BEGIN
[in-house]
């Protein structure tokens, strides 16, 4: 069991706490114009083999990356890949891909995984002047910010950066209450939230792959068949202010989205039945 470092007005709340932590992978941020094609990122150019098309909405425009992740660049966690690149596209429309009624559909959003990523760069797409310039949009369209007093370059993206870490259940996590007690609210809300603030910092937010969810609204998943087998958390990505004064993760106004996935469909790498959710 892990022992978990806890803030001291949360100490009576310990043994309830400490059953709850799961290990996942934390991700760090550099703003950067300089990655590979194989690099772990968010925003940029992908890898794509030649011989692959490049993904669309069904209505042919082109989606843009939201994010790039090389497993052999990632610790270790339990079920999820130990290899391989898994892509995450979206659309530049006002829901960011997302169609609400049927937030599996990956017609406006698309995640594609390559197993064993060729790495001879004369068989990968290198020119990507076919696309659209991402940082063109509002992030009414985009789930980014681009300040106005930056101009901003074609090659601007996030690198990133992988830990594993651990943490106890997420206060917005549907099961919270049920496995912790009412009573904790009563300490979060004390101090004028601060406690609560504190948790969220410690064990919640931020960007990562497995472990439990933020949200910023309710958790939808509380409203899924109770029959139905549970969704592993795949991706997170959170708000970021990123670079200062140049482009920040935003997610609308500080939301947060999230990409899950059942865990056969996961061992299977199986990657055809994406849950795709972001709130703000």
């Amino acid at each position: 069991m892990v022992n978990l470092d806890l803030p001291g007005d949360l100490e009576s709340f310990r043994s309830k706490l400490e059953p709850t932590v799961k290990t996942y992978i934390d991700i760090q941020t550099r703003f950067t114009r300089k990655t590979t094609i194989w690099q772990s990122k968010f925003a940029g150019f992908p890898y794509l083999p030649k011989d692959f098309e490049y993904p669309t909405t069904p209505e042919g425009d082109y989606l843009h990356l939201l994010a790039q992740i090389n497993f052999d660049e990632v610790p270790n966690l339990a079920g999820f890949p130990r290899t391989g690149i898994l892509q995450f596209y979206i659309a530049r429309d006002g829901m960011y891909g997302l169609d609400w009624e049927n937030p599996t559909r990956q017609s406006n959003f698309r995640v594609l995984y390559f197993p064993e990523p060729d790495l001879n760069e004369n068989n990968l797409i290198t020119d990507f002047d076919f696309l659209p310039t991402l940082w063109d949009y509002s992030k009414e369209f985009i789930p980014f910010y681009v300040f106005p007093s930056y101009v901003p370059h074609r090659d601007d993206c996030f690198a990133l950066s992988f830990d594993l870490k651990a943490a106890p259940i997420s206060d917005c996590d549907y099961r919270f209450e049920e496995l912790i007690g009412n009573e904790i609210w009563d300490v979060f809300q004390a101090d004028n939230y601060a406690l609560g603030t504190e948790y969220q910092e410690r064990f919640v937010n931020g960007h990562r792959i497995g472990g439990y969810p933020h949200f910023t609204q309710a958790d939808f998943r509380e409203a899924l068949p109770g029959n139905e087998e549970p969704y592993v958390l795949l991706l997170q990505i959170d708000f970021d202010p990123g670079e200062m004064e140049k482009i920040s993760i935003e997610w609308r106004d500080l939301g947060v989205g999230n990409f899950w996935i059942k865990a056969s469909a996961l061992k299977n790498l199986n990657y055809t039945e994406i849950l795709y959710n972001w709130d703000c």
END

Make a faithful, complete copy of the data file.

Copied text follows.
[in-house]
């Protein structure tokens, strides 16, 4: 069991706490114009083999990356890949891909995984002047910010950066209450939230792959068949202010989205039945 470092007005709340932590992978941020094609990122150019098309909405425009992740660049966690690149596209429309009624559909959003990523760069797409310039949009369209007093370059993206870490259940996590007690609210809300603030910092937010969810609204998943087998958390990505004064993760106004996935469909790498959710 892990022992978990806890803030001291949360100490009576310990043994309830400490059953709850799961290990996942934390991700760090550099703003950067300089990655590979194989690099772990968010925003940029992908890898794509030649011989692959490049993904669309069904209505042919082109989606843009939201994010790039090389497993052999990632610790270790339990079920999820130990290899391989898994892509995450979206659309530049006002829901960011997302169609609400049927937030599996990956017609406006698309995640594609390559197993064993060729790495001879004369068989990968290198020119990507076919696309659209991402940082063109509002992030009414985009789930980014681009300040106005930056101009901003074609090659601007996030690198990133992988830990594993651990943490106890997420206060917005549907099961919270049920496995912790009412009573904790009563300490979060004390101090004028601060406690609560504190948790969220410690064990919640931020960007990562497995472990439990933020949200910023309710958790939808509380409203899924109770029959139905549970969704592993795949991706997170959170708000970021990123670079200062140049482009920040935003997610609308500080939301947060999230990409899950059942865990056969996961061992299977199986990657055809994406849950795709972001709130703000």
């Amino acid at each position: 069991m892990v022992n978990l470092d806890l803030p001291g007005d949360l100490e009576s709340f310990r043994s309830k706490l400490e059953p709850t932590v799961k290990t996942y992978i934390d991700i760090q941020t550099r703003f950067t114009r300089k990655t590979t094609i194989w690099q772990s990122k968010f925003a940029g150019f992908p890898y794509l083999p030649k011989d692959f098309e490049y993904p669309t909405t069904p209505e042919g425009d082109y989606l843009h990356l939201l994010a790039q992740i090389n497993f052999d660049e990632v610790p270790n966690l339990a079920g999820f890949p130990r290899t391989g690149i898994l892509q995450f596209y979206i659309a530049r429309d006002g829901m960011y891909g997302l169609d609400w009624e049927n937030p599996t559909r990956q017609s406006n959003f698309r995640v594609l995984y390559f197993p064993e990523p060729d790495l001879n760069e004369n068989n990968l797409i290198t020119d990507f002047d076919f696309l659209p310039t991402l940082w063109d949009y509002s992030k009414e369209f985009i789930p980014f910010y681009v300040f106005p007093s930056y101009v901003p370059h074609r090659d601007d993206c996030f690198a990133l950066s992988f830990d594993l870490k651990a943490a106890p259940i997420s206060d917005c996590d549907y099961r919270f209450e049920e496995l912790i007690g009412n009573e904790i609210w009563d300490v979060f809300q004390a101090d004028n939230y601060a406690l609560g603030t504190e948790y969220q910092e410690r064990f919640v937010n931020g960007h990562r792959i497995g472990g439990y969810p933020h949200f910023t609204q309710a958790d939808f998943r509380e409203a899924l068949p109770g029959n139905e087998e549970p969704y592993v958390l795949l991706l997170q990505i959170d708000f970021d202010p990123g670079e200062m004064e140049k482009i920040s993760i935003e997610w609308r106004d500080l939301g947060v989205g999230n990409f899950w996935i059942k865990a056969s469909a996961l061992k299977n790498l199986n990657y055809t039945e994406i849950l795709y959710n972001w709130d703000c």